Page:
7 ways you can’t check out planets beyond Earth

From a 14th-century cathedral to Google’s recent heliocentral chart, we spend countless hours exploring the surface of the sun. However, despite our efforts to explore space, few people have ever truly touched the surface of another star, and even fewer have actually seen a planet.

In celebration of International Astronomy Day — marked on Wednesday — a scientific poll by the World Association of the Study of the Universe showed that almost 8 in 10 people want to know if there are other planets outside our solar system.

Most people (81 percent) said they would like to travel to these other worlds (or consider doing so). Only 19 percent said they would like to live on a planet other than Earth and 23 percent said they would like to watch people take a walk on Earth’s surface.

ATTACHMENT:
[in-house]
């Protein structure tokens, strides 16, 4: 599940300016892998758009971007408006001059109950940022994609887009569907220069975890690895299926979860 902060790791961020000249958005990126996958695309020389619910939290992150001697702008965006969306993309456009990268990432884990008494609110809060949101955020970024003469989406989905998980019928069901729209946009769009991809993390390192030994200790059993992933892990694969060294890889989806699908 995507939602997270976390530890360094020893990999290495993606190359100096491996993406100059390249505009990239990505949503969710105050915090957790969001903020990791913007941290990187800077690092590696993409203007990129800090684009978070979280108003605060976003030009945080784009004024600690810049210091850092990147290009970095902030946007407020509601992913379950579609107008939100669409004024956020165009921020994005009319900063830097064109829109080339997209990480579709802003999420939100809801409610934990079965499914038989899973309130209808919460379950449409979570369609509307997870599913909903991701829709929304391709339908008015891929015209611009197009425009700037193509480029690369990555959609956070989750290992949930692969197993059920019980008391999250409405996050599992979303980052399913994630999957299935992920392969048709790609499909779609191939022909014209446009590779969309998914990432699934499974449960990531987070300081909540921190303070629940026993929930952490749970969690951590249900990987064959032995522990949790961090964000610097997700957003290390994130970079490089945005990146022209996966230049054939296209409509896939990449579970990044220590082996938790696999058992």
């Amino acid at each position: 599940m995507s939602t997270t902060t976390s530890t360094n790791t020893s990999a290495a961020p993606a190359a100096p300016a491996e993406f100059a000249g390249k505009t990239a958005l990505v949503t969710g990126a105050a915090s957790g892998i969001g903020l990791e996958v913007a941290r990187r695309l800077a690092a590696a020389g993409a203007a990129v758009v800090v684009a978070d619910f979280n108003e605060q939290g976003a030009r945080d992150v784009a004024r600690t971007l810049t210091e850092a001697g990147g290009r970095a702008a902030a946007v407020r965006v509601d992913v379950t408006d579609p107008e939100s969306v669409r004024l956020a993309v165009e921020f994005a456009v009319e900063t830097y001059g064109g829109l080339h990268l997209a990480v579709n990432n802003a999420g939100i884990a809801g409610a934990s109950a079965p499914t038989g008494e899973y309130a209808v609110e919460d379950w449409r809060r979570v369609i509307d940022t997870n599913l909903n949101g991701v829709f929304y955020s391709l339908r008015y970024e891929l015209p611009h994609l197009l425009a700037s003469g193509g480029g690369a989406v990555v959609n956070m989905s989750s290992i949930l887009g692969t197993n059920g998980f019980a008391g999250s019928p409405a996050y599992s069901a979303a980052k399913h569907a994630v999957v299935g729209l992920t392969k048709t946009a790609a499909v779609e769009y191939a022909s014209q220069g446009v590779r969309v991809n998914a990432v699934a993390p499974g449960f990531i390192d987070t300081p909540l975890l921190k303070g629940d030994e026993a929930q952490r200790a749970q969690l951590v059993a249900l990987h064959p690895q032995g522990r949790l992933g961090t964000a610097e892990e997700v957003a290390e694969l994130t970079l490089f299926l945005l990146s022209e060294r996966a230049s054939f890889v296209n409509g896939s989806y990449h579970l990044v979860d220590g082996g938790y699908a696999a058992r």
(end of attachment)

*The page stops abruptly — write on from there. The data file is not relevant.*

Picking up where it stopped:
The globe-circling ship might be popular among scientists, but the Hubble Space Telescope, which has gathered mind-boggling data about exoplanets, or planets outside our solar system, is not. With an average life span of less than 40 years, NASA’s flagship space telescope is no longer in operation. There are plenty of answers out there. And in this video, Tom Lehmann joins Cosmic Engines to show how Earth is strikingly different from many other planetary bodies.

Check out the video for more information about Earth’s other planets, including Pluto, Neptune and other distant, Earth-like worlds beyond our solar system.

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